Bush Steps in Amtrak’s Mess
President George W. Bush this week waded into the eight-year old dispute between Amtrak and its union workers by appointing a five-member Presidential Emergency Board (PEB) to “investigate” the dispute and make recommendations for settlement. The interference by the President suspends a 30-day countdown that was scheduled to expire on December 1, and sets the stage for prolonged hearings and possible Congressional intervention.
“We expected a PEB and are prepared to present our case to the board,” said District 19 President Joe Duncan. “Amtrak dragged its feet for eight years while our members worked without general wage increases. It’s about time the process started moving forward.”
Once empanelled, a PEB has 30 days to investigate the dispute and issue non-binding recommendations for settlement. After the PEB reports to the President, the parties to the dispute have a 30-day cooling-off period to consider its recommendations. If no agreement is reached, the parties will be free to engage in self-help at the end of the second cooling-off period. The company can then lockout workers or impose employment terms and the union is free to strike.
The IAM opened bargaining with Amtrak in December 1999 as part of a 15,000 member-strong labor coalition that includes the Transportation Communications Union, International Brotherhood of Electrical Workers and the Transport Workers Union. The coalition partners will make a unified presentation to the PEB.
Retroactive wage increases, work rule changes and employee contributions to health care premiums are among the contentious issues. The IAM represents 500 workers at a number of east and west coast Amtrak facilities.
More than 100 IAM representatives from 20 locals attended the District 143 Grievance Committee Conference held this week at the William W. Winpisinger Education and Technology Center in Hollywood, MD. District 143 represents more than 15,000 Ramp, Customer Service, Mechanics, Reservations and other employee classifications at Air Wisconsin, Alaska Airlines, Big Sky Airlines, Great Lakes Aviation and Northwest Airlines.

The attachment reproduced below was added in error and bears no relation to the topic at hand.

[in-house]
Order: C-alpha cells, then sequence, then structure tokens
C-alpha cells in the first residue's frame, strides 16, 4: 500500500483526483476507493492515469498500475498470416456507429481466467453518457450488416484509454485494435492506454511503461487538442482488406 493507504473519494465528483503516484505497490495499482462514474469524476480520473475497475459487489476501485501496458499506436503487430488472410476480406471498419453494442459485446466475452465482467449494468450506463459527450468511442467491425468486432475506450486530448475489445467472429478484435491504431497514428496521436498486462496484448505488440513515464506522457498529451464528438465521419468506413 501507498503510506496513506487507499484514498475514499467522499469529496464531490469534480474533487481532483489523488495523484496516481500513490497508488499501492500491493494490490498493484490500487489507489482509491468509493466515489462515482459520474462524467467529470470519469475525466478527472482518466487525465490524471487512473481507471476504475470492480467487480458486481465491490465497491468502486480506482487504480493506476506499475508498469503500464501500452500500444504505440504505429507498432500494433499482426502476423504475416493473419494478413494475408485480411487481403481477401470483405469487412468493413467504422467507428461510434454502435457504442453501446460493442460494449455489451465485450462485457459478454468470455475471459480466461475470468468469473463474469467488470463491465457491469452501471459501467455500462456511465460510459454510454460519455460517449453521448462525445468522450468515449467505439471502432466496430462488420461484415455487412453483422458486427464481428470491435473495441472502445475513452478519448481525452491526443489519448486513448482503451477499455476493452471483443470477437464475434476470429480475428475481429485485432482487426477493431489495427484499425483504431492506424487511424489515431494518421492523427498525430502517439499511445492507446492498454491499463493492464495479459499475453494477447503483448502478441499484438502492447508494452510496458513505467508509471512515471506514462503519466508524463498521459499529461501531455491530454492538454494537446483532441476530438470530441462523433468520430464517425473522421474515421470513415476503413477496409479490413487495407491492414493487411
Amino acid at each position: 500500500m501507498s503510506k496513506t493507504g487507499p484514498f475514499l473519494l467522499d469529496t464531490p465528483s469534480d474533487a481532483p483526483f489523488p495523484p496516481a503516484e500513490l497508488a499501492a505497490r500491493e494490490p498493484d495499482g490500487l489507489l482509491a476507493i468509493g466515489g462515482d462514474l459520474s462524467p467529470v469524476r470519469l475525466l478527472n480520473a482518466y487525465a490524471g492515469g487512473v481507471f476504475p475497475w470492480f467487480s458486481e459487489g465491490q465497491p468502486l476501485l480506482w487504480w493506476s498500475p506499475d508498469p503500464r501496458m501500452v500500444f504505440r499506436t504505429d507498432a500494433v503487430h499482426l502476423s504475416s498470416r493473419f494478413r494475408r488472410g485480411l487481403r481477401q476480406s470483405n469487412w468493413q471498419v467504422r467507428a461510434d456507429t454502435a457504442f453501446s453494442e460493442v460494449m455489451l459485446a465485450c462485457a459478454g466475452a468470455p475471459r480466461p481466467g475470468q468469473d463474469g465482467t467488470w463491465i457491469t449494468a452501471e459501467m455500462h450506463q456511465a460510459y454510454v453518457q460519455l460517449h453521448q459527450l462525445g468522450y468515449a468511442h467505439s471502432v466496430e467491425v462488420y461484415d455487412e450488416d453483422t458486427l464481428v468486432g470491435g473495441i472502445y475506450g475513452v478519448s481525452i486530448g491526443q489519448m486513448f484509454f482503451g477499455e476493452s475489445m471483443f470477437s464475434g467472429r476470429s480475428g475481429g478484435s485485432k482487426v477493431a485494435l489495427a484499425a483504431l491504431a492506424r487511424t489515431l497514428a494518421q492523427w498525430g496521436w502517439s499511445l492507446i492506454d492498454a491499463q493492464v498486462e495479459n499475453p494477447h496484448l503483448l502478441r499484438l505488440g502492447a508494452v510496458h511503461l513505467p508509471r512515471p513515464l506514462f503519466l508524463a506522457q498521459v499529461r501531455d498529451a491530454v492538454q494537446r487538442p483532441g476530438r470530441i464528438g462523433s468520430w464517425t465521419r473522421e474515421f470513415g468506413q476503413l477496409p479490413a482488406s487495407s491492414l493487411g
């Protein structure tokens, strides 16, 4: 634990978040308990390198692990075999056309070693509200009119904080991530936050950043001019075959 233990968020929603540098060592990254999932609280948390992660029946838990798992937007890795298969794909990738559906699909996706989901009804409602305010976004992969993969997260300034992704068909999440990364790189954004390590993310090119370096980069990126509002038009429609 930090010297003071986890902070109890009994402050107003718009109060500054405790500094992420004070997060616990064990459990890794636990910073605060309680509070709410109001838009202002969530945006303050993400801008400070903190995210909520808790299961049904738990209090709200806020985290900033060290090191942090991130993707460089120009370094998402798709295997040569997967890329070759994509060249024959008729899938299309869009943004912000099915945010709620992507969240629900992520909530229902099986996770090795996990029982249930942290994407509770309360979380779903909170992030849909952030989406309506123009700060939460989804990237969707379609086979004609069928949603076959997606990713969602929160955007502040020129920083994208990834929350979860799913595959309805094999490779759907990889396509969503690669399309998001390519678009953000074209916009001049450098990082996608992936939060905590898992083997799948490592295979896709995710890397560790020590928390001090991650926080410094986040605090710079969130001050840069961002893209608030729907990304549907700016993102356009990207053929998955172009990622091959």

The representatives received training in grievance handling, organizing, human rights, the Family Medical Leave Act and membership communications. Airline-specific meetings were also held so the local officials could receive updates from the District 143 staff.
Transportation GVP Robert Roach, Jr. led a group discussion on issues ranging from political activism to union dues. “Stewards and grievance representatives are on the front-lines in the battle against corporate greed,” said Roach. “We must ensure our representatives have all the training, resources and support necessary to do their essential work.”
“We are done subsidizing bad management,” said District 143 President Steve Gordon in his in-depth report to the conference. “Whether a group has five members or 5,000, we will marshal all our resources to defend the membership.”
Local 2003 in Daleville, AL, recently used the 64th National Peanut Festival as a vehicle to introduce the IAM to the more than 200,000 visitors from around the world.
Thousands stopped by Local 2003’s booth during the ten-day event and learned about the benefits of belonging to the IAM. Staffed each day by Local 2003 volunteers, festival-goers were greeted and treated to various IAM promotional items and watched IAM videos on display in the booth.